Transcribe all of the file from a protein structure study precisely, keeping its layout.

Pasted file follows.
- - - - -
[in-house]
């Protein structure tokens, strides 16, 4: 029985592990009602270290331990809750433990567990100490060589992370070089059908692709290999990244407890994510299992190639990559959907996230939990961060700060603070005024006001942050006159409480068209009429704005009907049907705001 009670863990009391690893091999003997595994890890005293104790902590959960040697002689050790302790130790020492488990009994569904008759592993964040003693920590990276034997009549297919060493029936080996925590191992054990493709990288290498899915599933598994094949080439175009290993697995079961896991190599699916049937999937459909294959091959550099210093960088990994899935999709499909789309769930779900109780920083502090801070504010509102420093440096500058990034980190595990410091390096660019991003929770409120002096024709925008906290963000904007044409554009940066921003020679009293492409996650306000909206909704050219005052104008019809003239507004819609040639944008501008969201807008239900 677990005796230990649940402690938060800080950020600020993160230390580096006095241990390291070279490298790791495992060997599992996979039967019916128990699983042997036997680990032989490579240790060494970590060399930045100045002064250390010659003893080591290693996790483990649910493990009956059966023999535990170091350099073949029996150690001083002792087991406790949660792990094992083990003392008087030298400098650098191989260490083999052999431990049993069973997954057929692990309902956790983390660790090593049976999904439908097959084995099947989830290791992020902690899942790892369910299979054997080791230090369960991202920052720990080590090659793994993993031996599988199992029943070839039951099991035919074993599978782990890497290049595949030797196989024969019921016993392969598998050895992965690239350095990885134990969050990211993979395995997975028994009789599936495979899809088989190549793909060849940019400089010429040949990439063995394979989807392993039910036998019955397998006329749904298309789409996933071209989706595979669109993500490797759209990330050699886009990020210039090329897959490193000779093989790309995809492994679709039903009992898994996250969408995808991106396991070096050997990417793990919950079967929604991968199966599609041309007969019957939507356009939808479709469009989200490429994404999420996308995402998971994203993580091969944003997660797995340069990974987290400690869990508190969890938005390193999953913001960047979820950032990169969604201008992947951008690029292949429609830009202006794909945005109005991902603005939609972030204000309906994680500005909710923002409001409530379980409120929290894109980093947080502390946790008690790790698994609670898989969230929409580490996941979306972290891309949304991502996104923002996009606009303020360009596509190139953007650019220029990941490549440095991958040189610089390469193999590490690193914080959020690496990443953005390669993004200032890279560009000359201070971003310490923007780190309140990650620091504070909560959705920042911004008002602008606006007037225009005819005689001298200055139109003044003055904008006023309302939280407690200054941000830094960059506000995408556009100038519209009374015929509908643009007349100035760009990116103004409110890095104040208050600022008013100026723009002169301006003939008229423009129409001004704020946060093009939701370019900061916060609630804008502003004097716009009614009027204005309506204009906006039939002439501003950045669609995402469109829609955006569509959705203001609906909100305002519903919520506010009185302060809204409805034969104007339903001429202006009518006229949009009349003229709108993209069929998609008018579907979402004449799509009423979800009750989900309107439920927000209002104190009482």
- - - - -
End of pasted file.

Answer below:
[in-house]
């Protein structure tokens, strides 16, 4: 029985592990009602270290331990809750433990567990100490060589992370070089059908692709290999990244407890994510299992190639990559959907996230939990961060700060603070005024006001942050006159409480068209009429704005009907049907705001 009670863990009391690893091999003997595994890890005293104790902590959960040697002689050790302790130790020492488990009994569904008759592993964040003693920590990276034997009549297919060493029936080996925590191992054990493709990288290498899915599933598994094949080439175009290993697995079961896991190599699916049937999937459909294959091959550099210093960088990994899935999709499909789309769930779900109780920083502090801070504010509102420093440096500058990034980190595990410091390096660019991003929770409120002096024709925008906290963000904007044409554009940066921003020679009293492409996650306000909206909704050219005052104008019809003239507004819609040639944008501008969201807008239900 677990005796230990649940402690938060800080950020600020993160230390580096006095241990390291070279490298790791495992060997599992996979039967019916128990699983042997036997680990032989490579240790060494970590060399930045100045002064250390010659003893080591290693996790483990649910493990009956059966023999535990170091350099073949029996150690001083002792087991406790949660792990094992083990003392008087030298400098650098191989260490083999052999431990049993069973997954057929692990309902956790983390660790090593049976999904439908097959084995099947989830290791992020902690899942790892369910299979054997080791230090369960991202920052720990080590090659793994993993031996599988199992029943070839039951099991035919074993599978782990890497290049595949030797196989024969019921016993392969598998050895992965690239350095990885134990969050990211993979395995997975028994009789599936495979899809088989190549793909060849940019400089010429040949990439063995394979989807392993039910036998019955397998006329749904298309789409996933071209989706595979669109993500490797759209990330050699886009990020210039090329897959490193000779093989790309995809492994679709039903009992898994996250969408995808991106396991070096050997990417793990919950079967929604991968199966599609041309007969019957939507356009939808479709469009989200490429994404999420996308995402998971994203993580091969944003997660797995340069990974987290400690869990508190969890938005390193999953913001960047979820950032990169969604201008992947951008690029292949429609830009202006794909945005109005991902603005939609972030204000309906994680500005909710923002409001409530379980409120929290894109980093947080502390946790008690790790698994609670898989969230929409580490996941979306972290891309949304991502996104923002996009606009303020360009596509190139953007650019220029990941490549440095991958040189610089390469193999590490690193914080959020690496990443953005390669993004200032890279560009000359201070971003310490923007780190309140990650620091504070909560959705920042911004008002602008606006007037225009005819005689001298200055139109003044003055904008006023309302939280407690200054941000830094960059506000995408556009100038519209009374015929509908643009007349100035760009990116103004409110890095104040208050600022008013100026723009002169301006003939008229423009129409001004704020946060093009939701370019900061916060609630804008502003004097716009009614009027204005309506204009906006039939002439501003950045669609995402469109829609955006569509959705203001609906909100305002519903919520506010009185302060809204409805034969104007339903001429202006009518006229949009009349003229709108993209069929998609008018579907979402004449799509009423979800009750989900309107439920927000209002104190009482």